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 +1  (nbme23#15)

so should we just skip these? cuz there's prob 10 more i couldve gotten write wasting my life on this one


 +0  (nbme22#15)

I think that since they're asking for an explanation of the patient's current SSx which shows that she's in the state of Transient Hyperthyroidism: which is due to C: Release of stored thyroid hormone from a thyroid gland infiltrated by lymphocytes


 +1  (nbme22#37)

so the lesion is in the Right MLF right? If so I'm just about to memorize the eye see SAME MiLF lol its the MLF on the same side of the eye keep it simple i hope that's what yall are saying lol


 +2  (nbme22#2)

so I think if you forget actual drugs on the market that we know of and how they work, the question is purposely not asking you that specifically...If you flip it in your head to think what the problem is that leads to inc TG its because of VLDL therefore they said administering a DRUG with which of the following EFFECTS is MOST appropriate--->DECREASING VLDL b/c that's the culprit

Although drugs we know of have the other characteristics, for this guy, we would be looking for the effect of VLDL everything else is a side thing that doesn't directly address his condition


 +0  (nbme21#6)

Also another key is it says normal appearing girl one of the things about the AIS is that they do get secondary sexual characteristics...turner girls don't look normal they'd be short and stubby no boobs fat neck etc


 +0  (nbme21#31)

also in case they ask remember that these are PUFA's(have double bonds) and they are better than Saturated fats(no double bonds)+carbs





Subcomments ...

submitted by docred123(3),

Hey can someone please explain this! I am not sure how to do the math, I keep getting tripped up.

mousie  Equation is Maintenance dose = (concentration at steady state) * (Clearance) if you convert all the units to what it wanted them in (mg/kg/day) you'll get 25.92 like weird-in said above I didn't think to round 0.09 to 0.1 of course so I guessed 2.5 assuming I must have done a conversion wrong and was off by a tenth .... BOO bad Q +4  
hyperfukus  OMG ME TOO!!!!! +  


submitted by wired-in(29),

Maintenance dose formula is (CssCltau)/F where Css is steady-state target plasma conc. of drug, Cl is clearance, tau is dosage interval & F is bioavailability.

Neither dosage interval nor bioavailability is given, so ignoring those & plugging in the numbers (careful to convert units to mg/kg/day): (12 ug/mL * 1 mg/1000 ug) * (0.09 L/hr/kg * 1000 mL/1 L * 24 hr/1 day) = 25.92 mg/kg/day

...which isn't any of the answer choices listed. They must have rounded 0.09 L/hr/kg to 0.1 L/hr/kg, and doing so gives exactly 28.8 mg/kg/day (choice C)

lispectedwumbologist  That's so infuriating I stared at this question for 20 minutes thinking I did something wrong +20  
hyoid  ^^^^^ +2  
seagull  lol..my math never worked either. I also just chose the closest number. also, screw this question author for doing that. +2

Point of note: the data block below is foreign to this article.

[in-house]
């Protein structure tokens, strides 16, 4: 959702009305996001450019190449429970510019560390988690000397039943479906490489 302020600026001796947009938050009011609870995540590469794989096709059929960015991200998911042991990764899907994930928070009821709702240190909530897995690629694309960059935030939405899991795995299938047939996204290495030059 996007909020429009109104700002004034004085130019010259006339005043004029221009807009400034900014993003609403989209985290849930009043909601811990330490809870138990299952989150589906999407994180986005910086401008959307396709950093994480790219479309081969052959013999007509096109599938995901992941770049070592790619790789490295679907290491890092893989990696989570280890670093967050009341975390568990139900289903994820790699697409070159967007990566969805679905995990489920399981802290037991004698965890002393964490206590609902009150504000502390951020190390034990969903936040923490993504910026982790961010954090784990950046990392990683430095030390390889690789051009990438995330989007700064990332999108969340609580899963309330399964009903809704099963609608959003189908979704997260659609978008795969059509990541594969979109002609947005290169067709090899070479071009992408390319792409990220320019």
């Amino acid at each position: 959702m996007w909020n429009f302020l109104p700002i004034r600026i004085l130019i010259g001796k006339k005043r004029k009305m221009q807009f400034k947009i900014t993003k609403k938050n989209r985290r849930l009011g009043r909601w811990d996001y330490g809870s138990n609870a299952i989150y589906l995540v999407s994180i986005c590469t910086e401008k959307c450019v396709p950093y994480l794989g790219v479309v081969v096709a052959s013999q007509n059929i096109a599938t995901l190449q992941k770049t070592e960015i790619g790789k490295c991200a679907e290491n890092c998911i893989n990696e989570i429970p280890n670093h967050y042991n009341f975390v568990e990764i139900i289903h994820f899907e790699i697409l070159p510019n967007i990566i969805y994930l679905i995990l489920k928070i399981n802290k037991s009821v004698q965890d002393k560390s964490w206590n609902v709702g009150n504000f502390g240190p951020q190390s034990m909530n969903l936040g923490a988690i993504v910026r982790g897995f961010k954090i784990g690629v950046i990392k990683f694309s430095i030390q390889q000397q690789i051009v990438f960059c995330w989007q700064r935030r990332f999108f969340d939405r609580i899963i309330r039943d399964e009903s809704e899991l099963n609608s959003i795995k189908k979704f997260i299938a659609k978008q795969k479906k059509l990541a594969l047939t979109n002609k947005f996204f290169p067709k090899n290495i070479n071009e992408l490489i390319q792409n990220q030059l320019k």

praderwilli  Big mad +4  
ht3  this is why you never waste 7 minutes on a question.... because of shit like this +5  
yotsubato  Why the FUCK did they not just give us a clearance of 0.1 if they're going to fuckin round it anyways... +6  
bigjimbo  JOKES +  
cr  in ur maths, why did u put 24h/1day and not 1day/24h? if the given Cl was 0.09L/hr/kg. I know it just is a math question, but i´d appreciate if someone could explain it. +  
d_holles  LMAO games NBME plays +  
hyperfukus  magic math!!!!! how TF r we supposed to know when they round and when they don't like wtf im so pissed someone please tell me step isn't like this...with such precise decimal answers and a calculator fxn you would assume they wanted an actual answer! +  
jean_young2019  OMG, I've got the 25.92 mg/kg/day, which isn't any of the answer choices listed. So I chose the D 51.8, because 51.8 is double of 25.9......I thought I must have make a mistake during the calculation ...... +  
atbangura  They purposely did that so if you made a mistake with your conversion like I did, you might end up with 2.5 which was one of the answer choices. SMH +  
titanesxvi  I did well, but I thought that my mistake was something to do with the conversion and end up choosing 2.5 because it is similar to 25.92 +  


submitted by welpdedelp(75),

No diet deficiency, the patient had excess carotene due to his diet

sympathetikey  Would never have thought of that. Thanks +2  
medschul  that's messed up dog +3  
hpkrazydesi  Excess carotene in what way? sorry if thats a stupid question +  
davidw  this is directly from Goljan "Dietary β-carotenes and retinol esters are sources of retinol. β-carotenes are converted into retinol. (a) Increased β-carotenes in the diet cause the skin to turn yellow (hypercarotenemia). Sclera remains white, whereas in jaundice the sclera is yellow, which can be used to distinguish the two conditions. (c) Vitamin toxicity does not occur with an increase in serum carotene" +2